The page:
I'm not talking about McCready joining the long list of reality TV personalities who have committed suicide, although her death certainly reminds us that there is a hidden cost to the dramas that unfold on our TV screens and engage audiences.
Emotionally fragile individuals can make for entertaining television. Troubled people--whether they are celebrities or just everyday folks--seem to attract chaos and drama two things that make compelling TV. It may be sad, but like car accidents it's hard to look away.
Of course, these are real people, not just some character on a scripted TV show. And their problems, their addictions, depression and other mental health issues are real too.
Too often--both in American society and on reality TV--those who are most in need of mental health care don't receive it. We need to change this. We need to do better.
If we don't we will continue to see far too many people (especially women) taking their own lives and others (especially men) lashing out and hurting other people.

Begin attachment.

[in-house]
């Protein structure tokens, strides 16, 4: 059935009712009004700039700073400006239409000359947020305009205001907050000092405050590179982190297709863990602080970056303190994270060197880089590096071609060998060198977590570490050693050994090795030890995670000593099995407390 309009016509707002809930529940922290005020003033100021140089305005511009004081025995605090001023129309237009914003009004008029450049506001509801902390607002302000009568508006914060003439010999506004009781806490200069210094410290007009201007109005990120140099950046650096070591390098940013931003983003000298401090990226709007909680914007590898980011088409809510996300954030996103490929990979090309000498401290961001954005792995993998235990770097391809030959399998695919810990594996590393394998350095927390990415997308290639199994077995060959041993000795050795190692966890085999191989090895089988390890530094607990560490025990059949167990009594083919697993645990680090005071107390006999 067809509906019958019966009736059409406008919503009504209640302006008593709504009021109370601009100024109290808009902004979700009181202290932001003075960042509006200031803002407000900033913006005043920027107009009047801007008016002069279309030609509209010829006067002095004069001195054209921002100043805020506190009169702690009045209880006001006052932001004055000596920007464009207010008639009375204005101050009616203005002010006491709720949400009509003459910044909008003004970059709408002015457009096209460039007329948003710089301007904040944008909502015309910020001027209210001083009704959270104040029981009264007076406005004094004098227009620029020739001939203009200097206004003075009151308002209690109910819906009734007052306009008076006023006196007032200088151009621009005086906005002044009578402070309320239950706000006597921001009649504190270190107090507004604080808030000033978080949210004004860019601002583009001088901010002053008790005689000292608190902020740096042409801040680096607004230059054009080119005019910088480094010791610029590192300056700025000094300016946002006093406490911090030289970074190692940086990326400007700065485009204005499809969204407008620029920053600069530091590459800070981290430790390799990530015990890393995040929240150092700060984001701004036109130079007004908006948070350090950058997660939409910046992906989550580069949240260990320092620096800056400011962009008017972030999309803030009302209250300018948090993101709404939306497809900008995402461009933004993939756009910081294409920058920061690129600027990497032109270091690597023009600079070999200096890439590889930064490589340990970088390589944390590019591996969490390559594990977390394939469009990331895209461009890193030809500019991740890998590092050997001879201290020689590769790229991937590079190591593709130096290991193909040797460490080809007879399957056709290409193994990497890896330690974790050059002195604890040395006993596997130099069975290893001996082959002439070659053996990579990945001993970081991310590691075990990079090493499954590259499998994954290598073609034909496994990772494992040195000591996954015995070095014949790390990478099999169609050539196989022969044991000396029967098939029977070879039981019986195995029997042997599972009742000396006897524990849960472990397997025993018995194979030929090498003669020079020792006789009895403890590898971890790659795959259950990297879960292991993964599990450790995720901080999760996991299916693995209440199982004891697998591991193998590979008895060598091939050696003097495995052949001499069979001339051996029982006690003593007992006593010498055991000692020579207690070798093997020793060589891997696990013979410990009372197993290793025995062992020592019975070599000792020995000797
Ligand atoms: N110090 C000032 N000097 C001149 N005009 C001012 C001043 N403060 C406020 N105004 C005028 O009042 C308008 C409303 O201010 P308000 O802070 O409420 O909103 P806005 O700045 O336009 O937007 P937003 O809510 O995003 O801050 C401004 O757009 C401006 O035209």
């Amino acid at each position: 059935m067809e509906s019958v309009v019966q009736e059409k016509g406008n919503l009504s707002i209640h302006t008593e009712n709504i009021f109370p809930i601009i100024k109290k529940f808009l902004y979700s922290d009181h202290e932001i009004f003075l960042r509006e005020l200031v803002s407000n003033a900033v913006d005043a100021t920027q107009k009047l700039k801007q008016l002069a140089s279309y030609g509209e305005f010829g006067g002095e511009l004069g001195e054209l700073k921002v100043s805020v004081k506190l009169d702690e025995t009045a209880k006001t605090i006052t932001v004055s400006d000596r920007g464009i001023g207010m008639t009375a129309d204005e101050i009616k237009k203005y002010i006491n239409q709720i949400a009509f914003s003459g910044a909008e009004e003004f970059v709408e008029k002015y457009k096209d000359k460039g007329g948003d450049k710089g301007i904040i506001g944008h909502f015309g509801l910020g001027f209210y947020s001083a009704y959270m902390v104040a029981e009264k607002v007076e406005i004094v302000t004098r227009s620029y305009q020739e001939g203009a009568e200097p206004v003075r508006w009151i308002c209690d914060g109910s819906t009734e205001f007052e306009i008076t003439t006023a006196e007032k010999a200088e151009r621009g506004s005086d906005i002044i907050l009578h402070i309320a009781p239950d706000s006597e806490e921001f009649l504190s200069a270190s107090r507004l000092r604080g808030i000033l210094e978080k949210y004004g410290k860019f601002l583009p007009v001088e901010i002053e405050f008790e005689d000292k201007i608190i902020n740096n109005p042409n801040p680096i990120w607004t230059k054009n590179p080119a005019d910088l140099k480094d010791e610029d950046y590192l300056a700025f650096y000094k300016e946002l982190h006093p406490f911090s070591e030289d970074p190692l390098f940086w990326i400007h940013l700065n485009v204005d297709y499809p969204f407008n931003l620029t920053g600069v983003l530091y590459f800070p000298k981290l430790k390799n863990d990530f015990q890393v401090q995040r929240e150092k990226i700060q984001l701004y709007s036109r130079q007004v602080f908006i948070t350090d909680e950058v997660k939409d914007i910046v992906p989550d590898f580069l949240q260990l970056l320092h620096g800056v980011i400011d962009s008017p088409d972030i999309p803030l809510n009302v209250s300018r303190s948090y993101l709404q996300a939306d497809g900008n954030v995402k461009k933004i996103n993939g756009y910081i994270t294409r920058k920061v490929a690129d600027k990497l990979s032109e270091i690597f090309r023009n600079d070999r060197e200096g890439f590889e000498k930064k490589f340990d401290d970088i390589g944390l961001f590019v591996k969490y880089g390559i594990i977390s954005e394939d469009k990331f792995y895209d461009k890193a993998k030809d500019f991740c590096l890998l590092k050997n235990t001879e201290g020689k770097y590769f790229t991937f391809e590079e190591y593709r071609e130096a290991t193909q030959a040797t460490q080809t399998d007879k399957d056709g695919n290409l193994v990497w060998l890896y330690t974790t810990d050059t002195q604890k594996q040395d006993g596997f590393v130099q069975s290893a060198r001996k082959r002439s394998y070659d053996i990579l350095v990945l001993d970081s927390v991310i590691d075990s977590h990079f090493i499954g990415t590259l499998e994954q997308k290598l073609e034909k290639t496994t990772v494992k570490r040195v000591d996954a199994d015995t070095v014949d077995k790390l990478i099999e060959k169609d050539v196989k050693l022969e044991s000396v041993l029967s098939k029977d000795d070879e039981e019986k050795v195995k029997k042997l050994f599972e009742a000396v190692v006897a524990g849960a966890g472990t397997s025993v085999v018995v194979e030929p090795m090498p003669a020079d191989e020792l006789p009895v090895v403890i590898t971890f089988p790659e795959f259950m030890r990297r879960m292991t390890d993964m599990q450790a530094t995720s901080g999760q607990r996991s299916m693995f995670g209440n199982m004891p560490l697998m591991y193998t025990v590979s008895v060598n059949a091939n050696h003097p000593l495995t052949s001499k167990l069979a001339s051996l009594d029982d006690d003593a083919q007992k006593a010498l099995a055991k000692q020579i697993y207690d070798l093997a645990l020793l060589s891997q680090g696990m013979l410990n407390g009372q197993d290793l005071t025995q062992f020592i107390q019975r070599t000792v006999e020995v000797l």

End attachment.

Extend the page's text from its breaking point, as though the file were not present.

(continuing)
The reality TV series that Mindy McCready appeared on was Season Three of Celebrity Rehab With Dr. Drew, a show which billed itself as exactly the kind of mental health intervention that troubled stars like McCready need.
But many professionals criticized Dr. Drew for his methods--and that criticism increased after the drug-related death of former Celebrity Rehab star Jeff Conway. Eventually public concern led to an overhaul of the show, which transformed into the non-celebrity focused Rehab With Dr. Drew.
Now, in light of McCready's death, Dr. Drew is once again drawing criticism. Singer Richard Marx went so far as to compare Dr. Drew Pinsky to Dr. Jack Kevorkian, saying, the two had the "same results."
While that may be an unfair over-exaggeration, Huffington Post points out that McCready is the fifth former Celebrity Rehab cast member to die in just the last two years.
Of course it's true that people with addiction issues are at greater risk of death than those without. And whether Dr. Drew is a real therapist or not, a reality TV show is not and should not be a substitute for professional help.
What do you think? Do you think the entertainment industry should be doing more to help troubled current and former reality TV stars? Do we, as reality TV viewers have a responsibility to those who have entertained us? Does that responsibility continue after a reality TV season or entire series ends?
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